Project description:To control malaria in Tanzania, two primary vector control interventions are being scaled up: long-lasting insecticide-treated nets (LLINs) and indoor residual spraying (IRS). The main threat to effective malaria control is the selection of insecticide resistance. While resistance to pyrethroids, the primary insecticide used for LLINs and IRS, has been reported among mosquito vectors in only a few sites in Tanzania, neighbouring East African countries are recording increasing levels of resistance. To monitor the rapidly evolving situation, the resistance status of the malaria vector Anopheles gambiae s.l to different insecticides and the prevalence of the kdr resistance allele involved in pyrethroid resistance were investigated in north-western Tanzania, an area that has been subject to several rounds of pyrethroid IRS since 2006.Household collections of anopheline mosquitoes were exposed to diagnostic dosages of pyrethroid, DDT, and bendiocarb using WHO resistance test kits. The relative proportions of An. gambiae s.s and Anopheles arabiensis were also investigated among mosquitoes sampled using indoor CDC light traps. Anophelines were identified to species and the kdr mutation was detected using real time PCR TaqMan assays.From the light trap collections 80% of An. gambiae s.l were identified as An. gambiae s.s and 20% as An. arabiensis. There was cross-resistance between pyrethroids and DDT with mortality no higher than 40% reported in any of the resistance tests. The kdr-eastern variant was present in homozygous form in 97% of An. gambiae s.s but was absent in An. arabiensis. Anopheles gambiae s.s showed reduced susceptibility to the carbamate insecticide, bendiocarb, the proportion surviving WHO tests ranging from 0% to 30% depending on season and location.Anopheles gambiae s.s has developed phenotypic resistance to pyrethroids and DDT and kdr frequency has almost reached fixation. Unlike in coastal Tanzania, where the ratio of An. gambiae s.s to An. arabiensis has decreased in response to vector control, An. gambiae s.s persists at high frequency in north-western Tanzania, probably due to selection of pyrethroid resistance, and this trend is likely to arise in other areas as resistance spreads or is subject to local selection from IRS or LLINs.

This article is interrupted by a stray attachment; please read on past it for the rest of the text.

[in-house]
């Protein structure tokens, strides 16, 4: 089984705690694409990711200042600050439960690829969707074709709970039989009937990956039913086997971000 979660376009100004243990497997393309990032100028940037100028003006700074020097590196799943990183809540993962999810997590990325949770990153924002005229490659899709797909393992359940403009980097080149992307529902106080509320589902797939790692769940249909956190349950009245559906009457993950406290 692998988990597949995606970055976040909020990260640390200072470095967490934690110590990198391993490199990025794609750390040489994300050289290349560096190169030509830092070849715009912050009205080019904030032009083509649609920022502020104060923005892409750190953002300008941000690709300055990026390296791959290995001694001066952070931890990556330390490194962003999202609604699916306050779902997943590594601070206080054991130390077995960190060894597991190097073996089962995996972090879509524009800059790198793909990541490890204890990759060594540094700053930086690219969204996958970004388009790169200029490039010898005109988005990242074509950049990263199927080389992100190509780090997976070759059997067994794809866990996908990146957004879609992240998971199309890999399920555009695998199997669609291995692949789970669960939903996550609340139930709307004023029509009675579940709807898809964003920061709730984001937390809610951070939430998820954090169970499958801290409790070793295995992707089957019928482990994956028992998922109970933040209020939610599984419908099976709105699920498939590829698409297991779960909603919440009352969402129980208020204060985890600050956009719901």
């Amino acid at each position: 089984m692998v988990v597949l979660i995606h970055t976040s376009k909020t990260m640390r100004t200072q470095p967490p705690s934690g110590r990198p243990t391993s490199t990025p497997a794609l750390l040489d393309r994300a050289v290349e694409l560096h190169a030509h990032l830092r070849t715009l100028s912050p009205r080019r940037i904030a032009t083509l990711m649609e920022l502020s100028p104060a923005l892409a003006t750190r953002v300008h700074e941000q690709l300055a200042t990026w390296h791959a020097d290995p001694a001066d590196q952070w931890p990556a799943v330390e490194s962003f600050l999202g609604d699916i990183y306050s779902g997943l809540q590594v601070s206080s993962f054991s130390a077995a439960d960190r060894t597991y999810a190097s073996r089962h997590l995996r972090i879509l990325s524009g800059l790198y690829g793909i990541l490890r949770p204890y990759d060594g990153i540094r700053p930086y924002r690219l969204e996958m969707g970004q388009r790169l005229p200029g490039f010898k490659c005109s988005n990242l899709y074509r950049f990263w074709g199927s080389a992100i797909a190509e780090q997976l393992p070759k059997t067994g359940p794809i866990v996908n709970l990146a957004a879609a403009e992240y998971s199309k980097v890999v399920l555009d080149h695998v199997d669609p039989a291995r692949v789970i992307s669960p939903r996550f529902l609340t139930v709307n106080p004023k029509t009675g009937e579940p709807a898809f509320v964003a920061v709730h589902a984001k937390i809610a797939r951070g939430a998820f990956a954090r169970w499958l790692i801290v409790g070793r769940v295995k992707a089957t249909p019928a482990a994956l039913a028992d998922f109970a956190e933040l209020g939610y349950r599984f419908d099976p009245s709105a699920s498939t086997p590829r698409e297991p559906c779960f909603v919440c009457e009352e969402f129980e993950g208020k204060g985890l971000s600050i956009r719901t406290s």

Project description:BACKGROUND:Despite the overall major impact of long-lasting insecticide treated nets (LLINs) in eliciting individual and collective protection to malaria infections, some sub-Saharan countries, including Burkina Faso, still carry a disproportionately high share of the global malaria burden. This study aims to analyse the possible entomological bases of LLIN limited impact, focusing on a LLIN-protected village in the Plateau Central region of Burkina Faso. METHODS:Human landing catches (HLCs) were carried out in 2015 for 12 nights both indoors and outdoors at different time windows during the highest biting activity phase for Anopheles gambiae (s.l.). Collected specimens were morphologically and molecularly identified and processed for Plasmodium detection and L1014F insecticide-resistance allele genotyping. RESULTS:Almost 2000 unfed An. gambiae (s.l.) (54% Anopheles coluzzii and 44% Anopheles arabiensis) females landing on human volunteers were collected, corresponding to a median number of 23.5 females/person/hour. No significant differences were observed in median numbers of mosquitoes collected indoors and outdoors, nor between sporozoite rates in An. coluzzii (6.1%) and An. arabiensis (5.5%). The estimated median hourly entomological inoculation rate (EIR) on volunteers was 1.4 infective bites/person/hour. Results do not show evidence of the biting peak during night hours typical for An. gambiae (s.l.) in the absence of bednet protection. The frequency of the L1014F resistant allele (n?=?285) was 66% in An. coluzzii and 38% in An. arabiensis. CONCLUSIONS:The observed biting rate and sporozoite rates are in line with the literature data available for An. gambiae (s.l.) in the same geographical area before LLIN implementation and highlight high levels of malaria transmission in the study village. Homogeneous biting rate throughout the night and lack of preference for indoor-biting activity, suggest the capacity of both An. coluzzii and An. arabiensis to adjust their host-seeking behaviour to bite humans despite bednet protection, accounting for the maintenance of high rates of mosquito infectivity and malaria transmission. These results, despite being limited to a local situation in Burkina Faso, represent a paradigmatic example of how high densities and behavioural plasticity in the vector populations may contribute to explaining the limited impact of LLINs on malaria transmission in holo-endemic Sudanese savannah areas in West Africa.